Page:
MILF decommissioning on track, Galvez tells senators

By Wilnard Bacelonia

February 6, 2024, 3:55 pm

<p>Decommissioned MILF combatants <em>(File photo)</em></p>

Decommissioned MILF combatants (File photo)

MANILA – Presidential Peace Adviser Secretary Carlito Galvez Jr. on Tuesday assured the Senate Committee on National Defense that the ongoing decommissioning of Moro Islamic Liberation Front (MILF) combatants will be finished by 2025.

Galvez made this remark in response to Senator Imee Marcos' concern about a report that only 12,000 of the 40,000 MILF combatants have been decommissioned.

He informed the panel that 26,132 MILF combatants were decommissioned and 4,625 firearms had already been surrendered as of August last year.

The Department of Budget and Management, he said, has released PHP448 million to fund the decommissioning of around 6,000 combatants.

"I would like to clarify that the CAB (Comprehensive Agreement on the Bangsamoro) was signed in 2014 but the BOL (Bangsamoro Organic Law) was only ratified in 2019," Galvez said in a Senate hearing.

He said the decommissioning started in 2019 and was pushed back again because of the Covid-19 pandemic.

The MILF decommissioning is being led by the Independent Decommissioning Body (IDB), a third party created under the GPH-MILF peace agreement, that conducts inventory, verifies and validates MILF members and weapons, and develops and implements a schedule of MILF decommissioning.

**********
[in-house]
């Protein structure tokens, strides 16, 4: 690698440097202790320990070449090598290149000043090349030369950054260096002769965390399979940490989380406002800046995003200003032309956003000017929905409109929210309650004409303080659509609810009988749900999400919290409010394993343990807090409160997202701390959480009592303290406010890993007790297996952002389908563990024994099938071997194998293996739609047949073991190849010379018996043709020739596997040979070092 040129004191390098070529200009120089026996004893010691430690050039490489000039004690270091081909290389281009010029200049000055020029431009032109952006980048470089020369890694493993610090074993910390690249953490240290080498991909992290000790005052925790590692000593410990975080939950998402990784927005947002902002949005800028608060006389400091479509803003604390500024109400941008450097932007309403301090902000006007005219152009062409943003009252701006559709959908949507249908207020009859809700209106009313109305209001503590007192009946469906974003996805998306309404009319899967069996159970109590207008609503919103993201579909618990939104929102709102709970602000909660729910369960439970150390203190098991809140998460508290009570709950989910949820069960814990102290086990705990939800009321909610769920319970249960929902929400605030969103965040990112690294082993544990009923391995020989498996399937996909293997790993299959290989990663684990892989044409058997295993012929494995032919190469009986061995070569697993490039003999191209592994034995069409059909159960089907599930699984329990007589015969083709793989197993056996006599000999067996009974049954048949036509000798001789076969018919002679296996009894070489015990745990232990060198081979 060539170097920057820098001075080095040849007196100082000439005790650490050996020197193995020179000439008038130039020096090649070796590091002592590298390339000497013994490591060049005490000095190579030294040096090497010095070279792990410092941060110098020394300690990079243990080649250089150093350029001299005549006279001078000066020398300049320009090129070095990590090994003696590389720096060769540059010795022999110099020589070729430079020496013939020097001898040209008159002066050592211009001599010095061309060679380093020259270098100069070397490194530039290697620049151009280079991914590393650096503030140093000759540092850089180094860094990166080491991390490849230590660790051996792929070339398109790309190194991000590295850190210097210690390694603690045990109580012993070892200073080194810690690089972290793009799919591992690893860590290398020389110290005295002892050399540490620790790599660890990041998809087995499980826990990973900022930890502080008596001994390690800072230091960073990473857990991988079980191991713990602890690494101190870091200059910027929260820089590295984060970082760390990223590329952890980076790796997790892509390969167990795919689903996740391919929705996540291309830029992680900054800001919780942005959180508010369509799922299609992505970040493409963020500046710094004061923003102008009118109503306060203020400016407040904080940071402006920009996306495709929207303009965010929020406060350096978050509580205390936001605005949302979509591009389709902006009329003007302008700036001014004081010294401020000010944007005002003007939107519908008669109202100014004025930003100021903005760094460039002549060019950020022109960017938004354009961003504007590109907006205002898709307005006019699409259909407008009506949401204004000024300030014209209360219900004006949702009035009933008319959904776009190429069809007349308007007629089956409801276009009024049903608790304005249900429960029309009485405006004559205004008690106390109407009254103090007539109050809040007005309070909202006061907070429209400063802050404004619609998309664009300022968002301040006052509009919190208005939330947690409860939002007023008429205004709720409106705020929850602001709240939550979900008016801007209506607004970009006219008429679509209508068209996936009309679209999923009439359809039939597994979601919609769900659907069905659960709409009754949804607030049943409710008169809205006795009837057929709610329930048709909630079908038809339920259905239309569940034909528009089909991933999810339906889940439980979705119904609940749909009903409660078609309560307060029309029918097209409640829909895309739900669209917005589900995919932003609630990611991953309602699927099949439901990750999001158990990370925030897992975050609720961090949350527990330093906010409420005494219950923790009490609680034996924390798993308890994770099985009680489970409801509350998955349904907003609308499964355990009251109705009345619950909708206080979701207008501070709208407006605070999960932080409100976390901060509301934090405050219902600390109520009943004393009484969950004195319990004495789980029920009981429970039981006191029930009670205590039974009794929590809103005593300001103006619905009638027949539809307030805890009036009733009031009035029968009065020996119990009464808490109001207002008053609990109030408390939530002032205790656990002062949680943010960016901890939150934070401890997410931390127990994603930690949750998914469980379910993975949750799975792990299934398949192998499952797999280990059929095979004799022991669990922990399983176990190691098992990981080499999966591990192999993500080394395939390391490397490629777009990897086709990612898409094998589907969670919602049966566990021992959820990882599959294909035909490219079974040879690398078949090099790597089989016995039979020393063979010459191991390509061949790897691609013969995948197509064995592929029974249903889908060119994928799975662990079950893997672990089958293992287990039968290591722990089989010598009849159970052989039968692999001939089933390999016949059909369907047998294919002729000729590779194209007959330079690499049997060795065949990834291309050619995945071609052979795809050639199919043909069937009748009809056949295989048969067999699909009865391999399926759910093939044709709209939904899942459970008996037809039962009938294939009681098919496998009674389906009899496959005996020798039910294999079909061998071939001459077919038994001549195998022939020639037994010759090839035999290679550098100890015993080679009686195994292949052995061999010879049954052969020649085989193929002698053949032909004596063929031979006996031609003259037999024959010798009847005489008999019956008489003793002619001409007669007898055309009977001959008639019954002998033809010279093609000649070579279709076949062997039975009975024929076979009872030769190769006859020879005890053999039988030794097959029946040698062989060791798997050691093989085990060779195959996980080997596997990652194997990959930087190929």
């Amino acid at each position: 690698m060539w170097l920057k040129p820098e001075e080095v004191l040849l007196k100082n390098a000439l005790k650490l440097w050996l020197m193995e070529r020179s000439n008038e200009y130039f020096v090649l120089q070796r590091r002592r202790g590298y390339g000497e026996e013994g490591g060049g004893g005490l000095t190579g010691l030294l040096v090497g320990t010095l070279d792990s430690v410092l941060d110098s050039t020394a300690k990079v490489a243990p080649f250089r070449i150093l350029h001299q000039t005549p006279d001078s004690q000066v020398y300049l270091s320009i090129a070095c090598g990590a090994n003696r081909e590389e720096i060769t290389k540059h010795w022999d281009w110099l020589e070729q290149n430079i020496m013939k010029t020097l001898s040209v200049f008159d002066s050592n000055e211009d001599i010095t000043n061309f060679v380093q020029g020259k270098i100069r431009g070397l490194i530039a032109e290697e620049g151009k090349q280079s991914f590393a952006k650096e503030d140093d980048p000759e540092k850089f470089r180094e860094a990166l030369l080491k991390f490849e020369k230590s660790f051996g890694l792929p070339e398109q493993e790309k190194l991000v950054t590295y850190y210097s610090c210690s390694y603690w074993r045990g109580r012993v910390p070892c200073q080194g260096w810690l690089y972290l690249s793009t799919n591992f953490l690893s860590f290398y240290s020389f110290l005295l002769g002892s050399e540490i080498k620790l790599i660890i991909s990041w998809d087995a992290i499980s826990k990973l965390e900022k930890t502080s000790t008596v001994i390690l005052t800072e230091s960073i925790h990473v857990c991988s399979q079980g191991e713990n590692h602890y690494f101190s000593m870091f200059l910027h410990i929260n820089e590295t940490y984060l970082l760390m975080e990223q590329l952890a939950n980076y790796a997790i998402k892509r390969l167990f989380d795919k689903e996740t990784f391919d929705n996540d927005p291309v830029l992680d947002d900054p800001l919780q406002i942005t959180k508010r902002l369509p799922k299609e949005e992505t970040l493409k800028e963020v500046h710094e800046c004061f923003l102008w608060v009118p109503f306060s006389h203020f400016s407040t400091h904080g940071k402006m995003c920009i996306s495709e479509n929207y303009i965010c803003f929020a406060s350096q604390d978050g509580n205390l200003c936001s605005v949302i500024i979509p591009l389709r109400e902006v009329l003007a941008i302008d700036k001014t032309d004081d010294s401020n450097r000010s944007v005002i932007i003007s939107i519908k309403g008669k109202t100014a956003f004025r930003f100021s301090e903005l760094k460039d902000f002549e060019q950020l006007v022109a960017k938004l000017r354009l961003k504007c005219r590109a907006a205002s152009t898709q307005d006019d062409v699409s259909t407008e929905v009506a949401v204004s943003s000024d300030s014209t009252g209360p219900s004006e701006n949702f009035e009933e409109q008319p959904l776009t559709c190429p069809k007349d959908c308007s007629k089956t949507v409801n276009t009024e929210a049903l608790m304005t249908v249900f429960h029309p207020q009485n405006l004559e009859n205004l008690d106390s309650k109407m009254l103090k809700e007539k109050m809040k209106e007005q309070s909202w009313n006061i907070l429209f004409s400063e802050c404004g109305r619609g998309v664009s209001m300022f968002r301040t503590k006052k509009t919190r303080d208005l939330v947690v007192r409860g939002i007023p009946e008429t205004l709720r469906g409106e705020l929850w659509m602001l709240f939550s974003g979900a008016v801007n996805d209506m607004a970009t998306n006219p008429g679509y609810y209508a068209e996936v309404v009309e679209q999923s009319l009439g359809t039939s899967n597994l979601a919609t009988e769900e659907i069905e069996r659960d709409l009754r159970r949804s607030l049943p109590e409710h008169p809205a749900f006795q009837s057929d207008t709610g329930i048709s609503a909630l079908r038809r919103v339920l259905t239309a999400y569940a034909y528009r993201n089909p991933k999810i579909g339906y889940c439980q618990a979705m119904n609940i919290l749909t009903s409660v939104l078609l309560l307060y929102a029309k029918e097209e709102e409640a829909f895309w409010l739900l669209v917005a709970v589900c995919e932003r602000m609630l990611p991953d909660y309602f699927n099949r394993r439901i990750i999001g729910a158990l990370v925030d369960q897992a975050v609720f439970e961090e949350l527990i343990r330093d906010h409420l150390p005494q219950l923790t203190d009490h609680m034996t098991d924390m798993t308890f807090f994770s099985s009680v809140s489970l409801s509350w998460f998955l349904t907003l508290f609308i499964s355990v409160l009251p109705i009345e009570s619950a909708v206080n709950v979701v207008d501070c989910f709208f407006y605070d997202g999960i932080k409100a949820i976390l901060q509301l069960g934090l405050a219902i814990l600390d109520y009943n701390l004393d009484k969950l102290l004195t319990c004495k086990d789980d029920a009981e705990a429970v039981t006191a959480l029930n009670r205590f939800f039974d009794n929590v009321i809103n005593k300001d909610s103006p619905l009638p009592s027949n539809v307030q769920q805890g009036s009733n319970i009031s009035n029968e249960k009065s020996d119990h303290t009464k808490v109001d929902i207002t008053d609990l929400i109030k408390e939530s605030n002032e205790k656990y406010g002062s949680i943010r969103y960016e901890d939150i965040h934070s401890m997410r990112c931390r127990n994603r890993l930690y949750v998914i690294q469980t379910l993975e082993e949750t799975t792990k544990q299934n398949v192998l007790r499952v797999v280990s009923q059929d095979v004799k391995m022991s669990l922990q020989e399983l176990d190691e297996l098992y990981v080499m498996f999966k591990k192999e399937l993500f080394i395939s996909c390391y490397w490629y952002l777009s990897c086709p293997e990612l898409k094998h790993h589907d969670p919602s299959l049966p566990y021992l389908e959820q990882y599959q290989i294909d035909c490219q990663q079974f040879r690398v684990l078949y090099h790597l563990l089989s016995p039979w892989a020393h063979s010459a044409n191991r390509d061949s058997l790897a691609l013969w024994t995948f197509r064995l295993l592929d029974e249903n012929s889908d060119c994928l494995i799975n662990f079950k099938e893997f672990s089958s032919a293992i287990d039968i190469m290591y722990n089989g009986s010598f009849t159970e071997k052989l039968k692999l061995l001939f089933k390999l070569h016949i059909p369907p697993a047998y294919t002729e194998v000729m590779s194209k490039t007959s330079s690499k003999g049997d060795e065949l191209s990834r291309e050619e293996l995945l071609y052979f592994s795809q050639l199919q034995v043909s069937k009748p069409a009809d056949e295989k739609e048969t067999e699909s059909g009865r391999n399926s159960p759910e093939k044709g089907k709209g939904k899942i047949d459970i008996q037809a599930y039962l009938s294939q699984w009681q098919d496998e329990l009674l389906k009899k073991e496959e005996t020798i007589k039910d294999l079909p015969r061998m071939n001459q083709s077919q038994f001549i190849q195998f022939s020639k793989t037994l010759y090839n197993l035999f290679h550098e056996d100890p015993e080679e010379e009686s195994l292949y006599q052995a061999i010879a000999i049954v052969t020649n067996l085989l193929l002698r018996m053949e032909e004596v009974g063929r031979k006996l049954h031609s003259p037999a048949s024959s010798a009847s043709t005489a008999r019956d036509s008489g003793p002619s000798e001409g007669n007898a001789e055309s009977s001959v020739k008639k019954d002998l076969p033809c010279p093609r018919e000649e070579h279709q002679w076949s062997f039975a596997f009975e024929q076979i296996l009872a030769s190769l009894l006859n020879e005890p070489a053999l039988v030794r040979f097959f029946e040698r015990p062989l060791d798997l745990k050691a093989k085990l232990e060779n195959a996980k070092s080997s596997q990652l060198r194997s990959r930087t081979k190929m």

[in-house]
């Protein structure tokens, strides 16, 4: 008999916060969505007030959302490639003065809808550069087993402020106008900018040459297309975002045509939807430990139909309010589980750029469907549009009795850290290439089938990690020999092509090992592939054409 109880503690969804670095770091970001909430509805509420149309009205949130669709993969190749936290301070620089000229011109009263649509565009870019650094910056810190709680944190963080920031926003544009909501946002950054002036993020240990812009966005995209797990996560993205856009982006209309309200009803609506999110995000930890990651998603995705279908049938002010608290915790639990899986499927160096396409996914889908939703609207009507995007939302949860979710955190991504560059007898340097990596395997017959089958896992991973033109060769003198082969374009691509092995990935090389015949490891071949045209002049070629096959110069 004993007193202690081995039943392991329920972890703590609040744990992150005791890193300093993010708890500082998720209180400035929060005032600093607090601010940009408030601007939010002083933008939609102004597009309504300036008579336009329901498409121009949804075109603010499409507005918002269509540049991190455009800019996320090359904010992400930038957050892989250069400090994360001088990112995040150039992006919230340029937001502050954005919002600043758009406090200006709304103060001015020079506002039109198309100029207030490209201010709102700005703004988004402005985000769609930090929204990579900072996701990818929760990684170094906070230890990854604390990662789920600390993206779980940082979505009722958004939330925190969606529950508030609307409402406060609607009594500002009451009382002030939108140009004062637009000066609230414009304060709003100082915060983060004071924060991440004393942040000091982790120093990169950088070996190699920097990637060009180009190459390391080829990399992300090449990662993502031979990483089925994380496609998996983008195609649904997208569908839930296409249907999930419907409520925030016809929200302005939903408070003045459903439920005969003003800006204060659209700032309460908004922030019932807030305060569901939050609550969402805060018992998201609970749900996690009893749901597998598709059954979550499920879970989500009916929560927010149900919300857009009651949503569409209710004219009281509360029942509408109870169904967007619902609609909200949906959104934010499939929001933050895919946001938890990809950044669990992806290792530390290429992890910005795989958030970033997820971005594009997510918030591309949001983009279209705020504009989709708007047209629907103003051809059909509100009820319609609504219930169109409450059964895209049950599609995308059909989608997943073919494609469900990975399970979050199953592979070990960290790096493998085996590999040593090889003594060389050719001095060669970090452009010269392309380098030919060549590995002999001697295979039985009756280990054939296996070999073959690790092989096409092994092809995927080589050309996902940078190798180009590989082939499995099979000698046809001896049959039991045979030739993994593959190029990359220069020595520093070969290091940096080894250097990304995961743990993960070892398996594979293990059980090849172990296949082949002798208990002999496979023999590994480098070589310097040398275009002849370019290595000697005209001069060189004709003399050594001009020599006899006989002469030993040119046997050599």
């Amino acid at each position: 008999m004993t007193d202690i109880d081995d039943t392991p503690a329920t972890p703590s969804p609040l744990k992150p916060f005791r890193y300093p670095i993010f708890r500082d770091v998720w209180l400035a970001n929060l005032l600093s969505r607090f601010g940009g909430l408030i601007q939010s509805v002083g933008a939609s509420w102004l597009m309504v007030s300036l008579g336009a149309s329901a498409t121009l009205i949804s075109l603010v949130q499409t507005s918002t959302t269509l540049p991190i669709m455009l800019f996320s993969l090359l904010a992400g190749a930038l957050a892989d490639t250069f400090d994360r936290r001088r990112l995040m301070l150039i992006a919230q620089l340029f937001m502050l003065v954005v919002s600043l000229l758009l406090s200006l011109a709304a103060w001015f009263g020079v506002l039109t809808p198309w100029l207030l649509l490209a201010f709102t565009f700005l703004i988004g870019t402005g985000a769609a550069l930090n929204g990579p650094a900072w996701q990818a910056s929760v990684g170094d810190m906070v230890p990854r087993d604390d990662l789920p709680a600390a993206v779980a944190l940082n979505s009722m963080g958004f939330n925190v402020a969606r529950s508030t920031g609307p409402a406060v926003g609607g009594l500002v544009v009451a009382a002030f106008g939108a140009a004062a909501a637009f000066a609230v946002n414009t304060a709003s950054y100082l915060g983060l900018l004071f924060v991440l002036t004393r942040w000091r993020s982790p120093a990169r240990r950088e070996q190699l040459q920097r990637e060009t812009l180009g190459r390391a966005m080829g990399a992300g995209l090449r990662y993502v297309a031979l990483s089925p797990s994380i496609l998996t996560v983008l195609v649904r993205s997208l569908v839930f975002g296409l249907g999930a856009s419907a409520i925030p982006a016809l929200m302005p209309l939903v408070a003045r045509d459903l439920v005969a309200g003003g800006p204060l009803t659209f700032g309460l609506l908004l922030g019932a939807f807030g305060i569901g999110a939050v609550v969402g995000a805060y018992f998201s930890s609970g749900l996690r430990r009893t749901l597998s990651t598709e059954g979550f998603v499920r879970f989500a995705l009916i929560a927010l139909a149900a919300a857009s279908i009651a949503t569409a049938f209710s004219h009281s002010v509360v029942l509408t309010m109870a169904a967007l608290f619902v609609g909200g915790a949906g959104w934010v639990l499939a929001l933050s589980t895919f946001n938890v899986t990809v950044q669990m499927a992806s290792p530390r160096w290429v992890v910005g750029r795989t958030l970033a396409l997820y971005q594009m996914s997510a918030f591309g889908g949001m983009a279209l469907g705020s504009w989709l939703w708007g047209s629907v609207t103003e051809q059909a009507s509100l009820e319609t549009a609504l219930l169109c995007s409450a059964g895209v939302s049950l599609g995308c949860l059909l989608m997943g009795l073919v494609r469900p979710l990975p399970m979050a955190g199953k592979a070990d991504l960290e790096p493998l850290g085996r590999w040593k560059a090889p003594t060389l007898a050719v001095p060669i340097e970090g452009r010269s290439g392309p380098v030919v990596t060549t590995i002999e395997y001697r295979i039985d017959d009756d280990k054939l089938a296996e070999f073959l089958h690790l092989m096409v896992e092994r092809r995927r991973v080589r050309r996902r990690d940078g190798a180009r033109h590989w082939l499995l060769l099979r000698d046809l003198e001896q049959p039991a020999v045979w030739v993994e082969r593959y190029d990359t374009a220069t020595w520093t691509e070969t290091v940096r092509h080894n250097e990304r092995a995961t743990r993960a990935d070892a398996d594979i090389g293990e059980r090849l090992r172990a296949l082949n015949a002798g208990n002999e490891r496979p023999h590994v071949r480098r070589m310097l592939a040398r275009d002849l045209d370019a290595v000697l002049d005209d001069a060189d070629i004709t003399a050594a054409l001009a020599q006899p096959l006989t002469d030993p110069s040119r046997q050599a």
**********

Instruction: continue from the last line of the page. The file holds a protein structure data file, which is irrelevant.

IDB is composed of representatives from Brunei, Turkiye, Norway, MILF, and the Philippine government.

In 2019, Galvez said around 12,000 MILF combatants were decommissioned and an additional 14,000 last year after the pandemic.

Along with the decommissioning process, he said the Office of the Presidential Adviser on Peace Reconciliation (OPAPRU) also implements Small Arms and Light Weapons (SALW) and the Disbandment of Private Armed Groups (DPAGs) with the help of various government agencies and the local government units.

Meanwhile, the Advancing Human Security in BARMM (ASPIRE), a program that helps address loose firearms in the Bangsamoro region, was also launched to encourage the registration and stenciling of loose firearms in the region with the help from the government of Japan and the United Nations Development Programme.

When asked why there are only 4,625 surrendered firearms, MILF peace panel member Raissa Jajurie told the senators that the peace agreement did not state the number of combatants and firearms that needed to be decommissioned.

"Yung (The) weapons, as mentioned by the good Secretary, are not really one-is-to-one. Many of the weapons that the combatants used are not the organization's property," Jajurie said.

Jajurie said the commitment between the national government and the MILF only cited the firearms that were owned by MILF as an organization excluding the personally owned and the ones that were lent by sympathizers.

These firearms that were not included in the decommissioning, she said, are being worked out to be included in the SALW, DPAGs, and ASPIRE programs.

Senator Jinggoy Estrada, who chairs the panel, asked Galvez to submit needed documents to assure that there are no irregularities in the ongoing MILF decommissioning. (PNA)